“Well you went left and I went right As the moon hung proud and bright You would have loved it here tonight”
These lines are from Mumford & Son’s “Home,” a song Jim did not hear from here.
The beagles were anxious to explore their new neighborhood today, and I was eager to take my new camera with us now that my daughter has explained to me how its contents magically can be downloaded. (Evidently I dropped the old one on cement one time too many. It has solidified in place, its lens half-open but unseeing and immovable, like Lot’s wife looking back towards Sodom.)
I got this small point-and-shoot camera just in time to capture some last photographs outside our old home along with first pictures from where we have relocated. I realized only after my daughter explained the magical downloading process that all 366 of the photographs I have taken with the new camera are of the outdoors–as Jim’s almost invariably were.
The day I left our old home for good and did not look back, I had taken a final shot of that persistent lone heart-shaped hydrangea on a bush Jim had planted. It blossomed first in cornflower blue, and I was certain it soon would be joined by abundant brethren.
But two more seasons passed, and that single heart remained alone among the green. It recently turned a Victorian red-violet as it prepared to return to sepia.
On the tiny lawn outside our new home I have placed a heaping helping of the season’s political signs.
“Think you’ve got enough signs out there?” my daughter teased me, as Jim would have.
A cousin’s comment on that post has had me thinking about another essay in the same book, concerning what we take to be coincidental: “I believe that people laugh at coincidence as a way of relegating it to the realm of the absurd and of therefore not having to take seriously the possibility that there is a lot more going on in our lives than we either know or care to know. Who can say what it is that’s going on, but I suspect that part of it, anyway, is that every once and so often we hear a whisper from the wings that goes something like this: ‘You’ve turned up in the right place at the right time. You’re doing fine. Don’t ever think that you’ve been forgotten.’”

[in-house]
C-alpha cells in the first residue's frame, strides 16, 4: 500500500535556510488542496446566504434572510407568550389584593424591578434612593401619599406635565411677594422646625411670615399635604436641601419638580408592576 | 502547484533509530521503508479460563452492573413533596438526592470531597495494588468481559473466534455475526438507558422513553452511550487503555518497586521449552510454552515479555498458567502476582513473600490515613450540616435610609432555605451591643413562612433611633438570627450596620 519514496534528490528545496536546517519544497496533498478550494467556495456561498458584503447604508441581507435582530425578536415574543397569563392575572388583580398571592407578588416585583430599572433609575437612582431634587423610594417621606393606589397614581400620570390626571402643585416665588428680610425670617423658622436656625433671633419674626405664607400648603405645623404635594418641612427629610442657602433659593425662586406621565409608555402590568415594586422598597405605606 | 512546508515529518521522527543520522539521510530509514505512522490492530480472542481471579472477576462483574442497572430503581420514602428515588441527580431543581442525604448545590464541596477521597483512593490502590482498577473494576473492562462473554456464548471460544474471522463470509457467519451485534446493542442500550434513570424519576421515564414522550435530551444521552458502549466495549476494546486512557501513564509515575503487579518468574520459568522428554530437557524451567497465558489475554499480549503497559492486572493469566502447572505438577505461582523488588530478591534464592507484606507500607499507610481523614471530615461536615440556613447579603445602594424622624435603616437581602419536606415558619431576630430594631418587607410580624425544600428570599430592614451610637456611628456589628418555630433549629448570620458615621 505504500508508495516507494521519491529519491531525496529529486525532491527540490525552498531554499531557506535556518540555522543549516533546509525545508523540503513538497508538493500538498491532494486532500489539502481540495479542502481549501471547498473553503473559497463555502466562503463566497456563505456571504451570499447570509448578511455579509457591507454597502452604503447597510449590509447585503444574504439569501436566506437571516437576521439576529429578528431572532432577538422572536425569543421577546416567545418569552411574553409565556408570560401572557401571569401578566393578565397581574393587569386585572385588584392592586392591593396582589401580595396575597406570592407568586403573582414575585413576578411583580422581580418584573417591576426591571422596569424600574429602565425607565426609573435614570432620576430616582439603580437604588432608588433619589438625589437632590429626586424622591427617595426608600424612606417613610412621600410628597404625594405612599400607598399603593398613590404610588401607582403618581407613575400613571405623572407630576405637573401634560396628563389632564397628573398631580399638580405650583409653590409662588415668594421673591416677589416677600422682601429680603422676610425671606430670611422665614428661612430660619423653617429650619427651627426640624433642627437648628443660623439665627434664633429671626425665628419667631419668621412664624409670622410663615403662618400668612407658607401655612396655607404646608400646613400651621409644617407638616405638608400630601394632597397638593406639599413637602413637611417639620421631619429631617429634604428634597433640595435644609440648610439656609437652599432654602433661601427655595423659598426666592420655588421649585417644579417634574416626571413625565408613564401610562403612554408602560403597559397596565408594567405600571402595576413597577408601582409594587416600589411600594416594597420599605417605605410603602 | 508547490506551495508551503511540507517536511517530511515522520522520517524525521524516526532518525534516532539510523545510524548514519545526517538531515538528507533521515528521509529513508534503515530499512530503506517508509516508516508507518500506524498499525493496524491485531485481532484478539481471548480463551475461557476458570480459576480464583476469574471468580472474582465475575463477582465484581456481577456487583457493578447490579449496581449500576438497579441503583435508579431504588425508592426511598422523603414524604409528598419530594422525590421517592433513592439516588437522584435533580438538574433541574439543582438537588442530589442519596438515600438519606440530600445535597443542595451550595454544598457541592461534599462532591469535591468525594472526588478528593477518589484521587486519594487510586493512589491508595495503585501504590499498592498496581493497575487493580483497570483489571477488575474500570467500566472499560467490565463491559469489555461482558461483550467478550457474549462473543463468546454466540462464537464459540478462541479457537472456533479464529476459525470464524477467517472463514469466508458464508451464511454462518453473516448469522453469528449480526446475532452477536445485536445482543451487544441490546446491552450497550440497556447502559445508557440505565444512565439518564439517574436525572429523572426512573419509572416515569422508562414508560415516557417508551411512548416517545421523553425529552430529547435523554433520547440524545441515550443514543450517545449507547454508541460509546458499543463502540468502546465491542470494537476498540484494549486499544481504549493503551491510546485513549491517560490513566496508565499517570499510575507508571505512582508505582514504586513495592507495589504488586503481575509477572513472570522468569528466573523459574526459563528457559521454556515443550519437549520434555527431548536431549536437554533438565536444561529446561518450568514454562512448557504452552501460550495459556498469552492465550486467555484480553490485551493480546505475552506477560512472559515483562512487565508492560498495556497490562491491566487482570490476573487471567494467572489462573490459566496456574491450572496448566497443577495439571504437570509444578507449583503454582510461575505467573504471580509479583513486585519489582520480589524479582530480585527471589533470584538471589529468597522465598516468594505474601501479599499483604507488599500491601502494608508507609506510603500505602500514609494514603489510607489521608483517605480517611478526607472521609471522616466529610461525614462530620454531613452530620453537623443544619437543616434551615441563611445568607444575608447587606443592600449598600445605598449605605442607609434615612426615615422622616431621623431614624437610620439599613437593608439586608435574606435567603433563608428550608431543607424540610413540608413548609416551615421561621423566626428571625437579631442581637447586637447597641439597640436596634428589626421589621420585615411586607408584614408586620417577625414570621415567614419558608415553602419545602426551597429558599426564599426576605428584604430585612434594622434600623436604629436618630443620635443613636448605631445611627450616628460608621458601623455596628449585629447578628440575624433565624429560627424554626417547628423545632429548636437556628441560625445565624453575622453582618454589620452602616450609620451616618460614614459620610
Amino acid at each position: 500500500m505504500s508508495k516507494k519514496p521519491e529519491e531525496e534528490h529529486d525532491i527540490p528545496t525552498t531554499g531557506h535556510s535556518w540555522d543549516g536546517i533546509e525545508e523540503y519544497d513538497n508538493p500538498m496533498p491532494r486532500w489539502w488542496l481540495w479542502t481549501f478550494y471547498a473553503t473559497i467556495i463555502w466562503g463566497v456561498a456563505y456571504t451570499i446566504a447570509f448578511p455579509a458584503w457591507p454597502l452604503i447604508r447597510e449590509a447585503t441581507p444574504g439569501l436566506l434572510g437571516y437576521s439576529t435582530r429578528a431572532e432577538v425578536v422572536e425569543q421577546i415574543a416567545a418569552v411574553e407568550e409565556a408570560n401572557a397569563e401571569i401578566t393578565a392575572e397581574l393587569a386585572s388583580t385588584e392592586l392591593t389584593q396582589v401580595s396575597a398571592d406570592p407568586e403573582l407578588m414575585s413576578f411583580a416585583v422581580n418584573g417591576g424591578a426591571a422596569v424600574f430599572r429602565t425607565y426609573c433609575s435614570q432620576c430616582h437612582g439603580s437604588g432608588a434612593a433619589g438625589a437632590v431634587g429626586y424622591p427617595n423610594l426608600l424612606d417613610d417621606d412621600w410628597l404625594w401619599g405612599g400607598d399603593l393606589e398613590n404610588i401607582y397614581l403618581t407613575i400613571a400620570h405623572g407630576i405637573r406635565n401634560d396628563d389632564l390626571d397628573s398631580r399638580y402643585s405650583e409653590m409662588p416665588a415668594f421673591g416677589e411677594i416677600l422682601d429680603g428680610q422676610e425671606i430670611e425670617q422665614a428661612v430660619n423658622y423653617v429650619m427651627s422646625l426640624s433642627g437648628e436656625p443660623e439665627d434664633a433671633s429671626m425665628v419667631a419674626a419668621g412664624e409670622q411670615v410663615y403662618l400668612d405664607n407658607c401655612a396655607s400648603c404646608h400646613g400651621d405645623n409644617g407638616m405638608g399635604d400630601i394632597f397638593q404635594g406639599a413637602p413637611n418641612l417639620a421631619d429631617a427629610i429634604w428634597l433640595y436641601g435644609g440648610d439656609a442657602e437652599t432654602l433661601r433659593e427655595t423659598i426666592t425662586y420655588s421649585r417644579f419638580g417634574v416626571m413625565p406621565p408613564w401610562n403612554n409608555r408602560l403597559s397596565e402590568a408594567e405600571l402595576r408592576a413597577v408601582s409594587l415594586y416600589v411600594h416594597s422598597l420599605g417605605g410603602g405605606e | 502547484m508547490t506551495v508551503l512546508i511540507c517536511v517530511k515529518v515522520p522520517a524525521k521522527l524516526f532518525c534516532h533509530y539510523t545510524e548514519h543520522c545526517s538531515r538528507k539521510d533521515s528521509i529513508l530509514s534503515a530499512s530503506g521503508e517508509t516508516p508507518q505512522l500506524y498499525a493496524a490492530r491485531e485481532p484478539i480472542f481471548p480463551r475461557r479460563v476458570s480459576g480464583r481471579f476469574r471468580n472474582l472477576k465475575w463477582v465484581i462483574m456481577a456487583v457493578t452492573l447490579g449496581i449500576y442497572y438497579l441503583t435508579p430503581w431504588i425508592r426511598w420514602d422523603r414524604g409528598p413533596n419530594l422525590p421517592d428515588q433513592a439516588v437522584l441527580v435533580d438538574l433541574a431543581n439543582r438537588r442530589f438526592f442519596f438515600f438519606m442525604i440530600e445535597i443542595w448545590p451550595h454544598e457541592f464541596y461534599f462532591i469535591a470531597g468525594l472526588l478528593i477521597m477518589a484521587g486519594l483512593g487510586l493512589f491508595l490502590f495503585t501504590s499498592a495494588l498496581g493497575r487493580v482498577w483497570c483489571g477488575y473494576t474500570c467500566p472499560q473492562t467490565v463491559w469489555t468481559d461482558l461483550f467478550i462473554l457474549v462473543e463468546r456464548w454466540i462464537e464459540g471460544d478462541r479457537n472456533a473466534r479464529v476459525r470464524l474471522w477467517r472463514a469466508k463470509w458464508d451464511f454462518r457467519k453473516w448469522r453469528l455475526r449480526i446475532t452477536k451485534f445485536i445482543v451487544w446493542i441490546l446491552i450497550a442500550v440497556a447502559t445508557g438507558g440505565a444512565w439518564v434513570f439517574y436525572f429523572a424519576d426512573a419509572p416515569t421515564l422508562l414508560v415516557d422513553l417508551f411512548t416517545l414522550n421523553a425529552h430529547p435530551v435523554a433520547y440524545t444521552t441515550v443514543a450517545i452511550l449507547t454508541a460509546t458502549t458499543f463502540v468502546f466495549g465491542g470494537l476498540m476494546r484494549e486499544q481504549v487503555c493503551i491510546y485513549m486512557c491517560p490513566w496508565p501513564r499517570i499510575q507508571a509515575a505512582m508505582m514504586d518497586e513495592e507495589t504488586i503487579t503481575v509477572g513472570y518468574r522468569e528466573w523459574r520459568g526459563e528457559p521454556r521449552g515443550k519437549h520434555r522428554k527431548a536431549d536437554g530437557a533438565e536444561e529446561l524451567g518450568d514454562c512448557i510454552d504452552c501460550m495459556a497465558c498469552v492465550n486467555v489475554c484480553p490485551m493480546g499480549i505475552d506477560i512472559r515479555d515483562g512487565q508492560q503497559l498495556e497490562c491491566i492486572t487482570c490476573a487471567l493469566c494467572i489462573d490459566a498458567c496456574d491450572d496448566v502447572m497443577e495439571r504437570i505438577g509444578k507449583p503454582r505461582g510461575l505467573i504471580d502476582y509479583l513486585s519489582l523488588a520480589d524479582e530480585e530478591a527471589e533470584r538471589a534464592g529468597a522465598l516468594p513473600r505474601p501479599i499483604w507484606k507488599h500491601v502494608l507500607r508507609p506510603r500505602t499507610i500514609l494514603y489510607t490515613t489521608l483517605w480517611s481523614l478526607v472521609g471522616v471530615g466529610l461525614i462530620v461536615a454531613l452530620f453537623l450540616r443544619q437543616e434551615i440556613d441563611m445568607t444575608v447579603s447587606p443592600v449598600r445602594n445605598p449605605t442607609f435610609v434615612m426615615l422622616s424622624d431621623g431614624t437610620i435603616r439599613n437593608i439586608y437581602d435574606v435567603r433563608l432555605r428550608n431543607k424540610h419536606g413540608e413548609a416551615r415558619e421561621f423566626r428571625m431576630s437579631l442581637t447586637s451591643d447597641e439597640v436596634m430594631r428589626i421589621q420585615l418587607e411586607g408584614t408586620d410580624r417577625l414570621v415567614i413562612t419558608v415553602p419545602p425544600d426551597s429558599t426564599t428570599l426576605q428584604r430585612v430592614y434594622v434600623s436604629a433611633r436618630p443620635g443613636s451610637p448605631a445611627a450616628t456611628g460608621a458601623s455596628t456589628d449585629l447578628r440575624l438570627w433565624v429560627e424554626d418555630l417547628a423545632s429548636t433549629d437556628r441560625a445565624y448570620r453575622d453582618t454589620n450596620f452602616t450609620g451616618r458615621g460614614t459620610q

Well, it may be wishful thinking on my part, but perhaps I did show up in the right places at the right times today.
I heard whispers and roars, and was led into color and light.
It began early in the morning, as a dollop of sun hit a spot on the floor as light streamed through the outline of a flowering tree Jim had planted. I felt my breath catch when I looked down and saw dancing upon my bare foot a single bright segment of sunlight, quavering from a morning breeze that had shaken the tree through which it shined, forming a shimmering arrow laced with leaves. It pointed me outside, towards that sepia swath I described only weeks ago.
The swath is not sepia anymore.
Only handfuls of straw stalks remain at bottom edges where they are being pushed out by broad, healthy leaves which exuberantly have erupted to replace the sadly drooping flora I had been unable to envision recovering green.
My sister-in-law today sent me a quote from Albert Camus: “In the depth of winter, I finally learned that within me there lay an invincible summer.” She is at least the second among my sisters-in-law to suggest to me that somewhere within my core is stronger stuff than I think.
Camus also was the source of one of the more interesting takes I had read upon the concept of “living in the moment”–something my husband Jim perfected as an art. Camus‘ Sisyphus came to grips with his infinitely repeating task, illustrating “the higher fidelity that negates the gods and raises rocks,” comprising a universe “neither sterile nor futile. Each atom of that stone, each mineral flake of that night-filled mountain, in itself forms a world. The struggle itself toward the heights is enough to fill a man’s heart.”
Jim was able to view in an astoundingly productive way his own objectively immense struggles. Indeed, I’m not convinced he ever thought of himself as struggling. Nor did he do “battle” with the cancer that took his life; he accepted it, and his heart remained full and fully engaged with nature, with people, with life.
Among the seasons of the past year, winter transitioned particularly grudgingly to spring. Jim finally came home on a sunny, spring-like day as winter was coming to a close. On his last day, spring’s eve, it snowed–not gingerly, but in plump white, sugar-cube sized flakes.
The quote about the depth of winter dovetailed with some of my thoughts about the seasons, and my thought to highlight the lovely poem one of our sons read at his father’s memorial service, Amy Gerstler’s In Perpetual Spring.